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The great steps of kernel update in brief

Kernel critical update is normally necessary only on UIs and WNs, since these are the only machines where users can get direct access and/or execute programs.

The first step is to upload the kernel update RPM to BEgrid repository and to update the corresponding Quattor template. This step is fully described here.

The next step is to modify the nlist OS_KERNEL_VERSION_DEFAULT in Quattor, in the template os/kernel_version_arch. This nlist associates to each OS a default kernel version.

The last step is to reboot all the WNs and UIs.

A script to automate the reboot of all the workernodes

Manual reboot of all the workernodes without putting the site in downtime is a long and dull task ! As you cannot reboot a workernode on which jobs are running, you must first put if offline, then wait until it is drained (it can take a few days in case of long jobs) before you can reboot it, and then wait again until it is up to put it back online, provided that the machine has the good kernel version. Applying this procedure to tens of workernodes requires a good organization and a lot of patience, and it also involves a lot of repetitive tasks. That's why we decided to write a script to automate the reboot process of all the workernodes.

To write the script, we started from the following idea : during the reboot process, each node will pass through different states :

initial state (offline or online) --> offline and draining --> offline and drained --> rebooting --> rebooted --> back to initial state (offline or online)

If a machine fails during the transition between two states, then it will fall in a special state "error". Each of these states will be materialized by a file, and during the process, the machine names will migrate through the different files as the corresponding machines will evolve from one state to the next one. The human operator, whose job was to check periodically the actual state of each machine and to take action accordingly, will be replaced by a cron job.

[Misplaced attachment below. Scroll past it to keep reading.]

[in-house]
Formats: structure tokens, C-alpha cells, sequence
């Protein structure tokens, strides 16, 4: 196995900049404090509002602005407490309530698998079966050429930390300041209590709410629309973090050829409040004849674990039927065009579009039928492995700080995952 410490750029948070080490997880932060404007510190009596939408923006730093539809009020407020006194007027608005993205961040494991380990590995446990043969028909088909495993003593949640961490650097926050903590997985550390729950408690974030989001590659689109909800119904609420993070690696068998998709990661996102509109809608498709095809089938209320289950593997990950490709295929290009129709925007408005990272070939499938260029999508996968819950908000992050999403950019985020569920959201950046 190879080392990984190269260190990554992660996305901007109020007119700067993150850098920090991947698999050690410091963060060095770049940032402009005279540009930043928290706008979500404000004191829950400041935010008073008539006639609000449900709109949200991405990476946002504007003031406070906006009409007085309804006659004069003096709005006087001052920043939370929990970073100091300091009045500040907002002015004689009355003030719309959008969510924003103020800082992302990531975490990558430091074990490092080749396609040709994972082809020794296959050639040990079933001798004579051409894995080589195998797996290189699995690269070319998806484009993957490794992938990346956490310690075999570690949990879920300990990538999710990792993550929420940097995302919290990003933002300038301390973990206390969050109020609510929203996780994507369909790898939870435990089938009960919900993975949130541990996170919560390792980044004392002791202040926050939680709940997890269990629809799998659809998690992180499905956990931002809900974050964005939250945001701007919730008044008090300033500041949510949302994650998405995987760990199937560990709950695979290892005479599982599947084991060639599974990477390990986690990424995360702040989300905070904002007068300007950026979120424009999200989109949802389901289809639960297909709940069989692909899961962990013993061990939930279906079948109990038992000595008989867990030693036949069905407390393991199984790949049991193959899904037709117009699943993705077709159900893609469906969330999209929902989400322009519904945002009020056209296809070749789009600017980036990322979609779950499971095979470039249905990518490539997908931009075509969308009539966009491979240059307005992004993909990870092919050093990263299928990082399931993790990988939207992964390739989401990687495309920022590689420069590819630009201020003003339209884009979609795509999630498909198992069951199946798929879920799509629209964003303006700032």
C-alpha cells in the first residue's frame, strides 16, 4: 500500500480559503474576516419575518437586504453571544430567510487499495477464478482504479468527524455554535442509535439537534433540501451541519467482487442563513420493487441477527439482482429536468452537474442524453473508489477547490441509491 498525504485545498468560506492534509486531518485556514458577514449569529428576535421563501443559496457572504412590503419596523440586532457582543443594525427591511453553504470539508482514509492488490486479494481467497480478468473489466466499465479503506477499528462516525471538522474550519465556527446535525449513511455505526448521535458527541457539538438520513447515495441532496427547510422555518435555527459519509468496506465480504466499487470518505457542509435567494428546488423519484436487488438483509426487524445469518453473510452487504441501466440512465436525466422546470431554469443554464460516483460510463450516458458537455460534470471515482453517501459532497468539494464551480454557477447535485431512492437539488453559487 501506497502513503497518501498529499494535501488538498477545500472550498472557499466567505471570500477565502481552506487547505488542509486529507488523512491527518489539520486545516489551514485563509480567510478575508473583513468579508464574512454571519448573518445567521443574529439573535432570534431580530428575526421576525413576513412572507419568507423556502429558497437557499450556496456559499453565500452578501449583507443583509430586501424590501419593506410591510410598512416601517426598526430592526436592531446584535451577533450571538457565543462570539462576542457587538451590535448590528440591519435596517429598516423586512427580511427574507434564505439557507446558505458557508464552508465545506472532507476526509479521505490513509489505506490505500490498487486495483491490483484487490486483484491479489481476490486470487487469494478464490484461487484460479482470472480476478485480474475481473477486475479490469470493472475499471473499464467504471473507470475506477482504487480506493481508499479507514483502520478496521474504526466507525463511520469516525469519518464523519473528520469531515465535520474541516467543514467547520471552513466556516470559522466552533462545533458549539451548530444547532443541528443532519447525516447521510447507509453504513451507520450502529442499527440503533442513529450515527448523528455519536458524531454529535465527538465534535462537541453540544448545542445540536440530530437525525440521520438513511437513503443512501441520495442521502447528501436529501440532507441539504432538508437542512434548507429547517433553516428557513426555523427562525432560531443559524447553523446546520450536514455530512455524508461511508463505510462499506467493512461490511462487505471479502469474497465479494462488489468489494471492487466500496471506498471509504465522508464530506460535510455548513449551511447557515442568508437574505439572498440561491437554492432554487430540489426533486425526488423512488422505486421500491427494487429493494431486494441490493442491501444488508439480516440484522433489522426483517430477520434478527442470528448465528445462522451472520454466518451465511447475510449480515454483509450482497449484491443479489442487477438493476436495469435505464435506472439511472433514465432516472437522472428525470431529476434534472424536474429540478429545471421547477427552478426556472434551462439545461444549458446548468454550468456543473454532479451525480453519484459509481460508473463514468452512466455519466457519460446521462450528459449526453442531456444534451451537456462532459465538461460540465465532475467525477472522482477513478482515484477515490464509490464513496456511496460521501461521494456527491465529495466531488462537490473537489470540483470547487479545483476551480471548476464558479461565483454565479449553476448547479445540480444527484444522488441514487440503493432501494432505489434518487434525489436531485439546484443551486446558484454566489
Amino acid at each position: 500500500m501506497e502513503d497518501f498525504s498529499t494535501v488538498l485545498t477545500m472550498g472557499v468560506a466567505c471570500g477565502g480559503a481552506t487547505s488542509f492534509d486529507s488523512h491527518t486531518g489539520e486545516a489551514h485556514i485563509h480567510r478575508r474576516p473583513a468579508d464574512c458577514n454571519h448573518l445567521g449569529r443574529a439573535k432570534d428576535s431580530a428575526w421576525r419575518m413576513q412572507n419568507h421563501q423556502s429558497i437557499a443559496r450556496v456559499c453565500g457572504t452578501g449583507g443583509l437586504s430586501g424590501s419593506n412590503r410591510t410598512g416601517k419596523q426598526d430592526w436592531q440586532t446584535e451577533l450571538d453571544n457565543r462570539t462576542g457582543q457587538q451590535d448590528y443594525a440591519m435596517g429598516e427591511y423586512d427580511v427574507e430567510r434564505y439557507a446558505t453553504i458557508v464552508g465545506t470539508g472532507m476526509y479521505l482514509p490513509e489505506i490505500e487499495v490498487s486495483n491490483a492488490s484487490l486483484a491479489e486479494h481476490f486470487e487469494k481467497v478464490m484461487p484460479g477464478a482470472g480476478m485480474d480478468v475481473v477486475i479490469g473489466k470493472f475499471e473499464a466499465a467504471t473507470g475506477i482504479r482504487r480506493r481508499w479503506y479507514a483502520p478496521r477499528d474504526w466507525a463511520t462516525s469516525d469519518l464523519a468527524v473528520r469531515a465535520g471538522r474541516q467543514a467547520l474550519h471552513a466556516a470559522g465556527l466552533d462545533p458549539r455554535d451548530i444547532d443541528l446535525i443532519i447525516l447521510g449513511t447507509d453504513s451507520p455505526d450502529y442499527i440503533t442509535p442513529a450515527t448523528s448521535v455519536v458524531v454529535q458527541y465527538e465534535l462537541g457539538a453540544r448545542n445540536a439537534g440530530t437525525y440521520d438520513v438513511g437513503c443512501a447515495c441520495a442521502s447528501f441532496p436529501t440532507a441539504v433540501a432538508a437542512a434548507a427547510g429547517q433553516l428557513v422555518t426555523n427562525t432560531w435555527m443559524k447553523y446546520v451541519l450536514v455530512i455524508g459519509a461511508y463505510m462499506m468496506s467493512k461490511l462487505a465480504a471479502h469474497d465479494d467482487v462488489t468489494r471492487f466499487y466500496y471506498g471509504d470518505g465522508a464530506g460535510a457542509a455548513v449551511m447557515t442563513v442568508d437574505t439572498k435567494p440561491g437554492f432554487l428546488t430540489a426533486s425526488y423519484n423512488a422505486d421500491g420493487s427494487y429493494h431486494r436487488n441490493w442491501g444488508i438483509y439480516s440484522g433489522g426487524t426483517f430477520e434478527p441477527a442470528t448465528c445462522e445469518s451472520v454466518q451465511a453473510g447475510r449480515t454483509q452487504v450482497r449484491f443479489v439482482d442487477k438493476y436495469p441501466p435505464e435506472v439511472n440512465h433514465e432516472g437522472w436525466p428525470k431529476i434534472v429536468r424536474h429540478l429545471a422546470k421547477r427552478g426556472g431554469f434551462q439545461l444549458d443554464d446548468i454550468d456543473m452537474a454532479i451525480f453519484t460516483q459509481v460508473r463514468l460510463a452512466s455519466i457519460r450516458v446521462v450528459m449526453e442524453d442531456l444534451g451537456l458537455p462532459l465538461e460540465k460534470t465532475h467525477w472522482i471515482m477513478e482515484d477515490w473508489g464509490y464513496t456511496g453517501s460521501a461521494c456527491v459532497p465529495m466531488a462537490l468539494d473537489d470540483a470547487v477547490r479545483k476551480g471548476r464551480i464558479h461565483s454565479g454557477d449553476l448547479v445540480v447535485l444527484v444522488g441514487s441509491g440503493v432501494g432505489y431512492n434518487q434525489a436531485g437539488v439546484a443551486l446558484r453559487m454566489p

How to use the reboot_wns script

The reboot_wns script is written in Perl. You can get some help by typing :



The general parameters of the script are to be changed in the reboot.conf file. Here is an example :

# Name of the reboot script
# Define the periodicity in minutes for executing the reboot script
# Define the maximum number of WNs that can be offline simultaneously
# Define the name of the CE
# Define the wanted kernel version

You must also create a list of the workernodes you want to reboot :

[root@ccq stephane]# cat all_wns




Known problems

  • Nodes for which there was a problem during the process are put in the error list, and they are accounted as offline nodes by the reboot cron job. This might create the following situation. Imagine you set the maximum number of offline nodes to 5, and that you have 10 nodes that are found to be down during initialisation. As the maximum number of offline nodes is exceeded the reboot cron script will never put any nodes offline, and it will run forever doing nothing. To avoid this, just put in comment in your initial list the nodes that are down. That way, they won't be consider.
  • It may happen that a node fails to come back to life after a reboot. Such a node will stay forever in the list of rebooting nodes and will never move to the rebooted status. And so, the reboot process will never end, and it will never suggest you to do a --stop.

Code in CVS

  • The scripts are available in the cern CVS repository. A link to the what/how of cms CVS repo is found here
  • The code can be found here